“Mermaids apologizes for the breach,” the charity added. “Even though we have acted promptly and thoroughly, we are sorry.  At the time of 2016 — 2017, Mermaids was a smaller but growing organization. Mermaids now has the internal processes and access to technical support which should mean such breaches cannot now occur.”

Reported losses from NBN scams increase by nearly 300% in 2019: ACCC

Australian consumers reported over AU$110,000 in monthly losses from NBN scams in the January-May 2019 period, according to the Australian Competition and Consumer Commission (ACCC).

Compared to the average monthly losses of AU$38,500 in 2018, this is a near 300% increase.

“People aged over 65 are particularly vulnerable, making the most reports and losing more than AU$330,000 this year. That’s more than 60% of the current losses,” ACCC Acting Chair Delia Rickard said.

Despite being only halfway through the year, the amount of reported losses for NBN scams in 2019 has already exceeded the total of last year’s losses, which was around AU$462,000.

“Scammers are increasingly using trusted brands like ‘NBN’ to trick unsuspecting consumers into parting with their money or personal information,” Rickard added.

See also: ACCC questions fairness of NBN basic pricing

The most common types of NBN scams, the ACCC said, include scammers pretending to be the NBN attempting to sell NBN services or test the speed of their connection and asking them to provide personal details such as their name, address, date of birth, and Medicare number or payment; scammers pretending to be NBN Co or an internet provider and claiming there is a connection problem that requires remote access to fix, allowing them to install malware or steal valuable personal information; and scammers calling during a blackout offering consumers the ability to stay connected during a blackout for an extra fee.

“We will never make unsolicited calls or door knock to sell broadband services to the public. People need to contact their preferred phone and internet service provider to make the switch,” NBN Co chief security officer Darren Kane said.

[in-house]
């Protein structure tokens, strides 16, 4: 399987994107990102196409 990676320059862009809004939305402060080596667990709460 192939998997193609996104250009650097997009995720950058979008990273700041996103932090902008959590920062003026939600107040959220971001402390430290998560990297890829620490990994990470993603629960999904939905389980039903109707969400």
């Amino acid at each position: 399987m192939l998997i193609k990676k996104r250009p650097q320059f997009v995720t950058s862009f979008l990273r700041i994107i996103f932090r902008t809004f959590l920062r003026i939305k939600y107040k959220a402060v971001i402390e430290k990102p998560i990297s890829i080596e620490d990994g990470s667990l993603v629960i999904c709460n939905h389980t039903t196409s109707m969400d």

“We will never request remote access to a resident’s computer and we will never make unsolicited requests for payment or financial information.”

This follows the ACCC in April releasing its annual Targeting scams report, which unveiled that the total combined losses from scams in 2018 exceeded AU$489 million  — AU$149 million more than the year prior, up 41.7% year on year.

Of that total reported amount, AU$107 million was reported to Scamwatch, the ACCC’s scam reporting website.

“These record losses are likely just the tip of the iceberg. We know that not everyone who suffers a loss to a scammer reports it to a government agency,” Rickard said at the time.


Cryptocurrency scams took over AU$6m from Australians in 2018: ACCC

While hacking scams accounted for over AU$3 million in reported losses.

ACCC starts breaking out Vodafone NBN customer connections

Vodafone Australia is sitting around the level of Aussie Broadband and MyRepublic in the latest ACCC Wholesale Market Indicators Report.

TPG is still king of NBN speed report

TPG still delivers on its download speed promises the most often, while Exetel won on upload speeds, Telstra on latency, and Optus on the highest number of daily outages, according to the fifth ACCC report.

ACMA warns TPG, Foxtel, Aussie Broadband on priority assistance

TPG, Aussie Broadband, MyRepublic, Foxtel, Activ8me, Exetel, Dodo, Skymesh, Southern Phone, Spintel, and V4 Telecom have been formally warned to provide accurate information on priority assistance services.

NBN pulls in AU$2b revenue so far for FY19

For the first nine months of FY19, NBN has reported AU$2 billion in revenue and negative AU$808 million in EBITDA.

Network technologies are changing faster than we can manage them (TechRepublic)

Kentik’s Cisco Live survey shows networks are changing faster than they have in decades, and companies are stumbling trying to keep up with the changes.